Hydrocodone is a semi-synthetic opioid synthesized from codeine, which itself is synthesized from the opium poppy. It is listed as a Schedule II drug by the Drug Enforcement Administration. Hydrocodone and drugs that contain hydrocodone are sold under many brand names including Vicodin, Lortab and Norco. Many opioid painkillers are a combination of hydrocodone and acetaminophen – a drug branded as Tylenol. Semi-synthetic opiates were developed in the early 20th century and used chemicals from the natural opiate plant as a base. They are deemed safer and more effective for medical purposes than pure or natural opiates. Hydrocodone addiction is serious and it is important to educate the public about the hydrocodone addiction signs.
Hydrocodone is prescribed for acute, severe pain after surgery or after an accident. Due to its addictive character, hydrocodone should not be prescribed for a long duration. Hydrocodone is available in increments of 2.5 milligrams up to a maximum of 10 milligrams. It comes in pill or liquid form and should not be mixed with alcohol or other prescription medications such as benzodiazepines and opiates.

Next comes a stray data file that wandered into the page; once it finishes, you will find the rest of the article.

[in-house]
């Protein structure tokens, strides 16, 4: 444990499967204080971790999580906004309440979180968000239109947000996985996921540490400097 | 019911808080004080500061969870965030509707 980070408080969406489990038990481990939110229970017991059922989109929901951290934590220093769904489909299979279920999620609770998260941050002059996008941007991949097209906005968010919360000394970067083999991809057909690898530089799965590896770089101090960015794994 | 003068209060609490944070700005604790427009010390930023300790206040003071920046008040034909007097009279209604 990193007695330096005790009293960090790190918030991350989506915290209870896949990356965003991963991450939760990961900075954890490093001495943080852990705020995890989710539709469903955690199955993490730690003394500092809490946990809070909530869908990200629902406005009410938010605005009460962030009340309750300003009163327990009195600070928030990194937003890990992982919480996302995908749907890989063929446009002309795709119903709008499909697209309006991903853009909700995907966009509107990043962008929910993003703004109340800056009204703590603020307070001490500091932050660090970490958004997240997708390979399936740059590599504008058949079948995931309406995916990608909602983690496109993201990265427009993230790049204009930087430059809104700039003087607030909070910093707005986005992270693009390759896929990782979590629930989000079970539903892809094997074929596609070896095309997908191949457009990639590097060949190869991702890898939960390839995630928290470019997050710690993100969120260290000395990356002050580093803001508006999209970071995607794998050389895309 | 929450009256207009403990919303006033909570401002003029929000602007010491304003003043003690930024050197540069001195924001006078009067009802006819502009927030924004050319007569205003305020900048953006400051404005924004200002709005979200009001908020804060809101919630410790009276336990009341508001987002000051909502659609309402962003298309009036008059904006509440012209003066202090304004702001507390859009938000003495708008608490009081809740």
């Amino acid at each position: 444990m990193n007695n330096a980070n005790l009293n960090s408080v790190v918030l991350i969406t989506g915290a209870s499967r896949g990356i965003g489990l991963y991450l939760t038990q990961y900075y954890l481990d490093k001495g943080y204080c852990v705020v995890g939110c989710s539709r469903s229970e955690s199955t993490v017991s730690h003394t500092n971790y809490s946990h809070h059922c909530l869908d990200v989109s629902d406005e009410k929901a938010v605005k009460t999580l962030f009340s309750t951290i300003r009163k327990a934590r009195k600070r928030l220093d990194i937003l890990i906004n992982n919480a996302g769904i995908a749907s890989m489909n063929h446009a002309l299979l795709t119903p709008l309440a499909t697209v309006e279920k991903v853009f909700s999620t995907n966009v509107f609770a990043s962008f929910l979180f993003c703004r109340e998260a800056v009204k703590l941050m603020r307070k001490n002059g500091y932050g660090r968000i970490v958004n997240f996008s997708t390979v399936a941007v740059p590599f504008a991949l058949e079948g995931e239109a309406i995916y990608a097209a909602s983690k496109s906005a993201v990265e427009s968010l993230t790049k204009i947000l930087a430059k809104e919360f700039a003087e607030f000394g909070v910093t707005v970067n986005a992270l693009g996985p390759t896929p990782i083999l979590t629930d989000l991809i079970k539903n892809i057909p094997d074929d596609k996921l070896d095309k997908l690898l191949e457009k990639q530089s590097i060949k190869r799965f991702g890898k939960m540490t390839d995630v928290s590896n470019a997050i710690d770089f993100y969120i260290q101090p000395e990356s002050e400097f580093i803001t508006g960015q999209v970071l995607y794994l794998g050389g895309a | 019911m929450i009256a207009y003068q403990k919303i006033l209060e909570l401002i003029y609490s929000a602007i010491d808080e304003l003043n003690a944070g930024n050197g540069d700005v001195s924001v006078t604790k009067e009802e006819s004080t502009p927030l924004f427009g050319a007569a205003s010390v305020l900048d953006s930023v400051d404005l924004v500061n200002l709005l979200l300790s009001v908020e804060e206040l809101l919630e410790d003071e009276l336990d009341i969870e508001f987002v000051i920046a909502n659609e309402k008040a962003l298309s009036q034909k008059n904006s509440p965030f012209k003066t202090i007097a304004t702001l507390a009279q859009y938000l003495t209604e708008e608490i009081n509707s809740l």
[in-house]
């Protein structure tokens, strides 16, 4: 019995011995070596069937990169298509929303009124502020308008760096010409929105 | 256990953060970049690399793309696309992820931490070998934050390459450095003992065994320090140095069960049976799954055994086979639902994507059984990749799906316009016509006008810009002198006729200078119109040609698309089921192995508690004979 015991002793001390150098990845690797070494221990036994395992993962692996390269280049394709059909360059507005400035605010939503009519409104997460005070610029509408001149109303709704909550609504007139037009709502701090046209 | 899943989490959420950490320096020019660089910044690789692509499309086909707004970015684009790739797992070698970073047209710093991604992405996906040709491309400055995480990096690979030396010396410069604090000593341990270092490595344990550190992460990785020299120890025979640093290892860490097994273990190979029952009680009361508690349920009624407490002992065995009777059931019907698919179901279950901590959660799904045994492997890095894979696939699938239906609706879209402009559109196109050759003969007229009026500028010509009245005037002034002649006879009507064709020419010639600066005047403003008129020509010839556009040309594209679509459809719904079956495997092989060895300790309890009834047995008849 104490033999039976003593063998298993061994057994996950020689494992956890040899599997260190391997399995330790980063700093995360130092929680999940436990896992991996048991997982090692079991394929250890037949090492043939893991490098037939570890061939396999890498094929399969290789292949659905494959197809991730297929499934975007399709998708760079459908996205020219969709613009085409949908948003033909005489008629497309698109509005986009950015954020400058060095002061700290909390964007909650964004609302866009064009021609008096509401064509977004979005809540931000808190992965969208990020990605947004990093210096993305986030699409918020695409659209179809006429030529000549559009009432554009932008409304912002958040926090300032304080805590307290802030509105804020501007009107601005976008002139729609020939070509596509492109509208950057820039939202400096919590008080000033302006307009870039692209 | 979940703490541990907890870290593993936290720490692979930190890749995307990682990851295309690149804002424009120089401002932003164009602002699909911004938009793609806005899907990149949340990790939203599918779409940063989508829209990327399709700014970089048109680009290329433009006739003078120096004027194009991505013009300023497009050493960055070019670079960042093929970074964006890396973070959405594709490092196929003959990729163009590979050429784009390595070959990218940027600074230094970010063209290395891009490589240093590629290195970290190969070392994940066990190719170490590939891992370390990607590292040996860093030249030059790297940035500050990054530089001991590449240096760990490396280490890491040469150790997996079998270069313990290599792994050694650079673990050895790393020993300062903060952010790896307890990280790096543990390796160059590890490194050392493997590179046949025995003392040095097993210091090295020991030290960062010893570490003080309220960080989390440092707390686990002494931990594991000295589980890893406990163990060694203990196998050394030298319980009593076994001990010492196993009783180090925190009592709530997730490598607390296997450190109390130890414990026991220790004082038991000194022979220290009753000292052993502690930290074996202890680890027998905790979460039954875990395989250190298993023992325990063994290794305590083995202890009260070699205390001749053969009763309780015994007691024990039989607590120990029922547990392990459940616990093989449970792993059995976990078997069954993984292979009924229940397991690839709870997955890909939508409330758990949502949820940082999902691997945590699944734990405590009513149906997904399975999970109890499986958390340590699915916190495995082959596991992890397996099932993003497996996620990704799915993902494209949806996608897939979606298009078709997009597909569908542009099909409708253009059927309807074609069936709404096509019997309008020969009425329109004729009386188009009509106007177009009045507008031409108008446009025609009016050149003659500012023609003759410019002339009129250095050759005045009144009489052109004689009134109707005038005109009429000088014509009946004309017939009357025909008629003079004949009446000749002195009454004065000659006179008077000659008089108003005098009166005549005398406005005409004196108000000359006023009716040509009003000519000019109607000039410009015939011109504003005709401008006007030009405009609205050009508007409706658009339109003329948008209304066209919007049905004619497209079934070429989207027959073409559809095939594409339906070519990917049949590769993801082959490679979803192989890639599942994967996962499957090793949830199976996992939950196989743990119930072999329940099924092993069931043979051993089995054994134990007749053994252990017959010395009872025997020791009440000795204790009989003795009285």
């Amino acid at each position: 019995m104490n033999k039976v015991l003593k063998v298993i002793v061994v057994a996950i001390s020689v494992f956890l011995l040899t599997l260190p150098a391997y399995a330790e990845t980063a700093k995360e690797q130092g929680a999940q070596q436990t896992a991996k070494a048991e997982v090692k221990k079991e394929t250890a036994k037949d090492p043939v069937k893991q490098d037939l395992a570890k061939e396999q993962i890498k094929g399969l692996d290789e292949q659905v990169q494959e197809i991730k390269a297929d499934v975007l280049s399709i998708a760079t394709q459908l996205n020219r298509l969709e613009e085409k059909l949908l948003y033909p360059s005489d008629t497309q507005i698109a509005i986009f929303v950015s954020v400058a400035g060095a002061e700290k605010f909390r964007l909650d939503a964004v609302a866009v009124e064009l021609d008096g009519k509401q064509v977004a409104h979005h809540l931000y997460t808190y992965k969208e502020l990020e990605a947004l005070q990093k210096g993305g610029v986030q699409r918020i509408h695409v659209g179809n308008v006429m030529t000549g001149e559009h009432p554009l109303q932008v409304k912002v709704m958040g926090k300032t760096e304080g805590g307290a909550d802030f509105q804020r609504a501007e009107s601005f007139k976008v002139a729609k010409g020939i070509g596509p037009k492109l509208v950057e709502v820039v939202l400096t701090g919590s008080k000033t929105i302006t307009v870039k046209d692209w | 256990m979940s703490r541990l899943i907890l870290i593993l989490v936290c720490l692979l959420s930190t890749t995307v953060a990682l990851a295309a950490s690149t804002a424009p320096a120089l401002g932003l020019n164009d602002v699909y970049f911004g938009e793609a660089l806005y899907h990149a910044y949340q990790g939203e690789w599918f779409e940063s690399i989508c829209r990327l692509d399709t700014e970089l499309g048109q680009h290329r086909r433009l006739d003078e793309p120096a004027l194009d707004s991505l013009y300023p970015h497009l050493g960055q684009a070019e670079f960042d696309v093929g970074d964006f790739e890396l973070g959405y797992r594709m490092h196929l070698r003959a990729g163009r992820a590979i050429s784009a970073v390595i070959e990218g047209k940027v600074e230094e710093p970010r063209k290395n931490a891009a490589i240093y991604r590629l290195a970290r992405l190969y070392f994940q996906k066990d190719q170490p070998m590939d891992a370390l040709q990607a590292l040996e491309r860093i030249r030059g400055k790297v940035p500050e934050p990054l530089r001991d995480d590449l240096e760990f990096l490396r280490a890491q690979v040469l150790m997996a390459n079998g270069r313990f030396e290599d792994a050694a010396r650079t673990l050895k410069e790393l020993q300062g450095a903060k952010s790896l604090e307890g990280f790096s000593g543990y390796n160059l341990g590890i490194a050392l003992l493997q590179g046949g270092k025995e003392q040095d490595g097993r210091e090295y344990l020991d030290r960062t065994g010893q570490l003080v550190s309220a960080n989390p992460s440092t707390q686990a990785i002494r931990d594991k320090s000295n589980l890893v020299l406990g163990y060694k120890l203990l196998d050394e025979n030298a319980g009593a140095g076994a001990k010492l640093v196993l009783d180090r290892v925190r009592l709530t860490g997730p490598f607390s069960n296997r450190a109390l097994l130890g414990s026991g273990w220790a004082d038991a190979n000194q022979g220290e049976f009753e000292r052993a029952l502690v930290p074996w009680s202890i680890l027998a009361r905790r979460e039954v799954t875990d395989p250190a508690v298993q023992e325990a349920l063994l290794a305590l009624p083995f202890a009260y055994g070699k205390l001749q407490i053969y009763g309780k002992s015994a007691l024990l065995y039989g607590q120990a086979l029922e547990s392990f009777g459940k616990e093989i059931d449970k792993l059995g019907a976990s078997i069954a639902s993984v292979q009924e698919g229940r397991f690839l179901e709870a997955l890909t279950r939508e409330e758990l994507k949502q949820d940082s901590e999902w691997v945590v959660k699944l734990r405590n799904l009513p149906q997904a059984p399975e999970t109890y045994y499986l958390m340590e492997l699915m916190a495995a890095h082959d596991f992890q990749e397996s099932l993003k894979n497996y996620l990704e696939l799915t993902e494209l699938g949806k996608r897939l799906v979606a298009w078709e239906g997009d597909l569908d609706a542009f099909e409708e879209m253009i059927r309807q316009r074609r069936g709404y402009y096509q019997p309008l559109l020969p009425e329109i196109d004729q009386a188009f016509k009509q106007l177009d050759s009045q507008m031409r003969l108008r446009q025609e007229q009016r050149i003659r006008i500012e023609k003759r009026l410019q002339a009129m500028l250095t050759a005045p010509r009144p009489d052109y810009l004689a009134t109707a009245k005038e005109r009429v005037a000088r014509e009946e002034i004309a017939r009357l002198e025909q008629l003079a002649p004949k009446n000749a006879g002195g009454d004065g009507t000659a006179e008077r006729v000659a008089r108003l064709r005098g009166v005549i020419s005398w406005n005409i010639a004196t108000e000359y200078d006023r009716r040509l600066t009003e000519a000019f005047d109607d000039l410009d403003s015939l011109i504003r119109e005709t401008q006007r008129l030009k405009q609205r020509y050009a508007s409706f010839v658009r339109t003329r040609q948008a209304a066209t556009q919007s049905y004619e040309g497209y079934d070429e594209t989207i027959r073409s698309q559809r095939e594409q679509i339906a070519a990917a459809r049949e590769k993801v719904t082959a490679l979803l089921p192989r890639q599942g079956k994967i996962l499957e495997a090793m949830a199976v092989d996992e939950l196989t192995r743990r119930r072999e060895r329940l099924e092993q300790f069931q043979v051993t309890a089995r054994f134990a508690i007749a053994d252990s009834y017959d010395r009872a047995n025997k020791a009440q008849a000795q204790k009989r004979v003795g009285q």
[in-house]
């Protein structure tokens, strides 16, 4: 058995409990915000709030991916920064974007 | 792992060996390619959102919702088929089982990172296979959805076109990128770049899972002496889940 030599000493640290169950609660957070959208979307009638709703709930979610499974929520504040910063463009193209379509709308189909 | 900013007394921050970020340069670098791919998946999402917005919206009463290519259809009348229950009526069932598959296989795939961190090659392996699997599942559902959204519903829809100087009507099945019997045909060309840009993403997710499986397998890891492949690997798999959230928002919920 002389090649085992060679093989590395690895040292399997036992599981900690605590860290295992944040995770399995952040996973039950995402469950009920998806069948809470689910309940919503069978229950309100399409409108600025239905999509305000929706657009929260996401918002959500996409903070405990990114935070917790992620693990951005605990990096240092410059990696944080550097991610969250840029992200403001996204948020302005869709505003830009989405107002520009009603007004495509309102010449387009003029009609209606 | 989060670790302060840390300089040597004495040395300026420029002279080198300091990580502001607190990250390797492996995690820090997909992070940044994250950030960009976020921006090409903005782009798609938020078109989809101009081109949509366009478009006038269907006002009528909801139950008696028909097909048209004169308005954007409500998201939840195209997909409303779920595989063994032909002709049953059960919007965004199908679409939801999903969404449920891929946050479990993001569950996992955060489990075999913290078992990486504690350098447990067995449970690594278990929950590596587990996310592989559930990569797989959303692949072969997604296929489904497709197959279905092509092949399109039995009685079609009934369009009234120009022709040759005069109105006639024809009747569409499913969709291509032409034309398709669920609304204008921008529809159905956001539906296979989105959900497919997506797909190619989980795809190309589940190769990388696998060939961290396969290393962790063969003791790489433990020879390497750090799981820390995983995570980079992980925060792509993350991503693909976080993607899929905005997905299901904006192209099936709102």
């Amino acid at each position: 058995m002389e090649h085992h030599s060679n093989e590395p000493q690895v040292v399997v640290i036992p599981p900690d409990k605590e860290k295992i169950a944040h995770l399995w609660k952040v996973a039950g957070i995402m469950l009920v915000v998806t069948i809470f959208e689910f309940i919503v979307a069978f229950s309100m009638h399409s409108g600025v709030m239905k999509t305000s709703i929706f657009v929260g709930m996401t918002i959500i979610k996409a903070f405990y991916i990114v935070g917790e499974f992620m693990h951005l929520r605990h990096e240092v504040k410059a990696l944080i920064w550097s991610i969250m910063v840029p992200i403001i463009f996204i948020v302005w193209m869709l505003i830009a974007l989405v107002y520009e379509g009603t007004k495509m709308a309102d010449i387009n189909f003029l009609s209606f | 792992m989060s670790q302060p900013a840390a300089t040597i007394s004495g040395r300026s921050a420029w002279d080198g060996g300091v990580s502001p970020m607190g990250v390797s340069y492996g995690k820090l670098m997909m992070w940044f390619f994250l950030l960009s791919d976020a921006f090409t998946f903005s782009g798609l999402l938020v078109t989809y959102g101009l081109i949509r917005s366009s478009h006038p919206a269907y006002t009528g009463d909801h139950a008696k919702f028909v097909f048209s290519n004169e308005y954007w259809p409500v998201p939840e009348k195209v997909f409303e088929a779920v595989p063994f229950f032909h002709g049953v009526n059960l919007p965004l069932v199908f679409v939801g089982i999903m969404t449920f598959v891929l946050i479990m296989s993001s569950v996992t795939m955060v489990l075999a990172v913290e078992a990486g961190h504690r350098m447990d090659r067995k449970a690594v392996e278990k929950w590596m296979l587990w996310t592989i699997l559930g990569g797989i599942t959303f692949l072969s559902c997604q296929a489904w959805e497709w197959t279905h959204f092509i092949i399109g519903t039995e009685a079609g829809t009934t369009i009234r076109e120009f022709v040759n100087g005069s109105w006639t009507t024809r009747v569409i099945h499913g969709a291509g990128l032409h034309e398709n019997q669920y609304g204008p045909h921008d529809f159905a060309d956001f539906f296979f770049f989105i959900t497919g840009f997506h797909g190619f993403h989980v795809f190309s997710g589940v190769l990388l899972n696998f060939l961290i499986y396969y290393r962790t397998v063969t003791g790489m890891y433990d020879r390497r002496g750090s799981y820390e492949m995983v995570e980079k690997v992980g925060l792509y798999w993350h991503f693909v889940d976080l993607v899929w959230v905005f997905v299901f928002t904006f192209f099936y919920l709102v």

The Dangers Of Hydrocodone Addiction
Hydrocodone like other opioids is extremely addictive and can result in overdose and death from respiratory depression. Hydrocodone abuse can destroy an individual’s health, life and relationships. To prevent this from happening, it is important to recognize the hydrocodone addiction signs. Hydrocodone abuse side effects include the following:
- Respiratory depression
- Pruritis or itchy skin
- Pinpoint pupils
- Changes in sleep
- Changes in mood
Although hydrocodone is a prescription drug, it can also be found on the streets or the black market, which increases the overdose rate. Hydrocodone abuse is similar to abuse of all other opioids, such as fentanyl, heroin and morphine, but hydrocodone is not as strong as the former three, which means a higher dose is needed to obtain the same pain relief and high. Like other opioids, hydrocodone binds to the mu opioid receptor in the body and increases levels of neurotransmitters, resulting in a euphoric state. The body’s natural painkiller components, known as endorphins, are inhibited when opioids are introduced into the body. As a result, the pain becomes more difficult to treat, because the body develops tolerance to prescription opioids over time.
Like with other opioids, hydrocodone drug abuse can result in overdose and death secondary to respiratory depression. Although they are not fatal, opioid withdrawals are known to be the most painful, causing excruciating bone pain, abdominal cramps, nausea, vomiting, diarrhea and anxiety. It is often these painful withdrawals that result in relapse and opioid use once again.